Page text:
Character arc is the character’s status as he or she goes through the story, in a process of some kind of change or transformation. If a character is the same at the end of the story as at the beginning, there isn’t really any story. And actually, the plot and the characters are dependant on each other; one develops because of the other. So if your character hasn’t developed much or at all by the words ‘The End’ that’s a bad sign. You have no story. I don’t know what you call all those words between ‘Once upon a time’ and ‘the end’ but it’s not a story.
However, it’s important to note that a character shouldn’t change suddenly and drastically without anything in the story to explain why they have changed. Write a plot that will demand and nurture change and growth in your character; have that be a major focus of your plot coursing. Without it, a plot is nothing. There’s always a bigger game going on outside of your character’s little lives, but that doesn’t mean you can ignore their little lives for the sake of the bigger picture. A tale is empty that way. And besides, little lives are far more interesting, to you and the reader. Not that you should lose sight of the big picture or not try to impress it upon your reader; I’ve talked before about the importance of a complex, realistic world in the background for your story. But ultimately it’s the small story that you focus on.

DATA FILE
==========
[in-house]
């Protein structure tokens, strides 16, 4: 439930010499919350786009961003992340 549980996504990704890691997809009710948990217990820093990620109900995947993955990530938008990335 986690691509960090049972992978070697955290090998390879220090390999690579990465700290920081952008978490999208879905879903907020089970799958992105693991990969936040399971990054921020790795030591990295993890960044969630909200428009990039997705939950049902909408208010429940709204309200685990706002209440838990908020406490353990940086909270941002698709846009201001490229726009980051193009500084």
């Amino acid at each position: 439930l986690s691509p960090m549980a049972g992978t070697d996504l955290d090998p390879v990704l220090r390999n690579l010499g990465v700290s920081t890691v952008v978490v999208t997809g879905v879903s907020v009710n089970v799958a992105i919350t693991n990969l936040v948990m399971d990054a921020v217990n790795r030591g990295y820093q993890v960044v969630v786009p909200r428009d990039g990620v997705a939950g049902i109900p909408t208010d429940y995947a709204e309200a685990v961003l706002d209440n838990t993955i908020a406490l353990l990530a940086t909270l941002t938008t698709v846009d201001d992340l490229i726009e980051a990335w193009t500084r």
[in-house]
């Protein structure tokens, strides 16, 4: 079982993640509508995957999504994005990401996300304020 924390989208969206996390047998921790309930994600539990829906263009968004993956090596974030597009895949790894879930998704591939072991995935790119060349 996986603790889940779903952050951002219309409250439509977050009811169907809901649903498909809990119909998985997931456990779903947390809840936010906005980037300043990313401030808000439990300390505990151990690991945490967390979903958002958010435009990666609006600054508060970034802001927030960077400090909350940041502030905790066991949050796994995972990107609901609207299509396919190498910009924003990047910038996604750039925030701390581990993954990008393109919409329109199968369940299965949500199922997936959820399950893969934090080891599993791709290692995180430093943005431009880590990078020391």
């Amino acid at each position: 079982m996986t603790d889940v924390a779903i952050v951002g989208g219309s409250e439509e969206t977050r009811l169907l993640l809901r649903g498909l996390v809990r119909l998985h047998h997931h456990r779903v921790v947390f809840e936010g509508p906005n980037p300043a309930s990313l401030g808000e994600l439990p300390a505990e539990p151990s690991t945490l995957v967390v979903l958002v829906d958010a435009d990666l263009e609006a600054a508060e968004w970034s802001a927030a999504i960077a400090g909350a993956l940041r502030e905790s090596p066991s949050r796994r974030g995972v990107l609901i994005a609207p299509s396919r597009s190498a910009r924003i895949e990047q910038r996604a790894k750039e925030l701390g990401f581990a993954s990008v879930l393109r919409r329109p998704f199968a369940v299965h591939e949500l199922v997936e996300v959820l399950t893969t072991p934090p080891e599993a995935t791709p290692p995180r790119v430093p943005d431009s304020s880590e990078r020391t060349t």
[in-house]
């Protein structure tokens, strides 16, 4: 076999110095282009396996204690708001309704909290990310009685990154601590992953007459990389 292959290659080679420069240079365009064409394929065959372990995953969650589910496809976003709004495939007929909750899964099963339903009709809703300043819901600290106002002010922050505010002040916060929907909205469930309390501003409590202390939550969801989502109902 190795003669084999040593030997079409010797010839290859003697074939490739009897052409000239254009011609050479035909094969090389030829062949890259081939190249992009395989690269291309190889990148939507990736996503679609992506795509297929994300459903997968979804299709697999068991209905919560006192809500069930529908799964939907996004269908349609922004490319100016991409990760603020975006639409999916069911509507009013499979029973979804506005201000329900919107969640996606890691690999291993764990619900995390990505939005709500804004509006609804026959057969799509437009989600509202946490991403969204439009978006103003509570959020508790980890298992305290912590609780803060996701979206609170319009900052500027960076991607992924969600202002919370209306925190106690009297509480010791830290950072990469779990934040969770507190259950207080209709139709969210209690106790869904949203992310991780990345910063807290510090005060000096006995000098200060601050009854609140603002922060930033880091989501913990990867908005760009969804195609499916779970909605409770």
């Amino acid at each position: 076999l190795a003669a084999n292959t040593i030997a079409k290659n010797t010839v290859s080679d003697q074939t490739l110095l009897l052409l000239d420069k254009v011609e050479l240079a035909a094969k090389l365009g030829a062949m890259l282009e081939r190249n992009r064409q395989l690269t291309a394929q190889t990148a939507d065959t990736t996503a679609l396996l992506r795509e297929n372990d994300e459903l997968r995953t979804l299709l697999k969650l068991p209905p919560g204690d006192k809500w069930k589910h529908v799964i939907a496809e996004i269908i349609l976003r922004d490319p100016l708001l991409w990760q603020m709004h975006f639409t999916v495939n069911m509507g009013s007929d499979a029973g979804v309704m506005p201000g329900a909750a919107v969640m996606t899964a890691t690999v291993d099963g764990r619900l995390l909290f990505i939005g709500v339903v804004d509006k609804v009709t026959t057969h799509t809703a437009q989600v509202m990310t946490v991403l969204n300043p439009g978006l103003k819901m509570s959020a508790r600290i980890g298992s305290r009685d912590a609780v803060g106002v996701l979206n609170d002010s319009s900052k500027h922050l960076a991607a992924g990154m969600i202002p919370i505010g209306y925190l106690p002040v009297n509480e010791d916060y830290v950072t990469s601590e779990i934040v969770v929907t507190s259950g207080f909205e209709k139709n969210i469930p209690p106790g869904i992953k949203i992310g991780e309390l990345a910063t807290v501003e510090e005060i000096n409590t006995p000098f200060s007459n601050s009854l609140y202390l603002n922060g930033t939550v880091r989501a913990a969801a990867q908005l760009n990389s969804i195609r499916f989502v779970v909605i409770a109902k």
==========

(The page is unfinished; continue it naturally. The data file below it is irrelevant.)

So, in conclusion, when planning your plot, which I will talk about in detail later, you should be thinking, “How does my character start off and what will I do in the story to have them be _____?” Or, “How do they start off and what will the story change them into?” And be sure to keep a tab on ‘character arc’ while your writing. This can actually help you figure out what to do with the next chapter. “Where do I need to take the character now and how am I going to do that?” usually cures chapter block.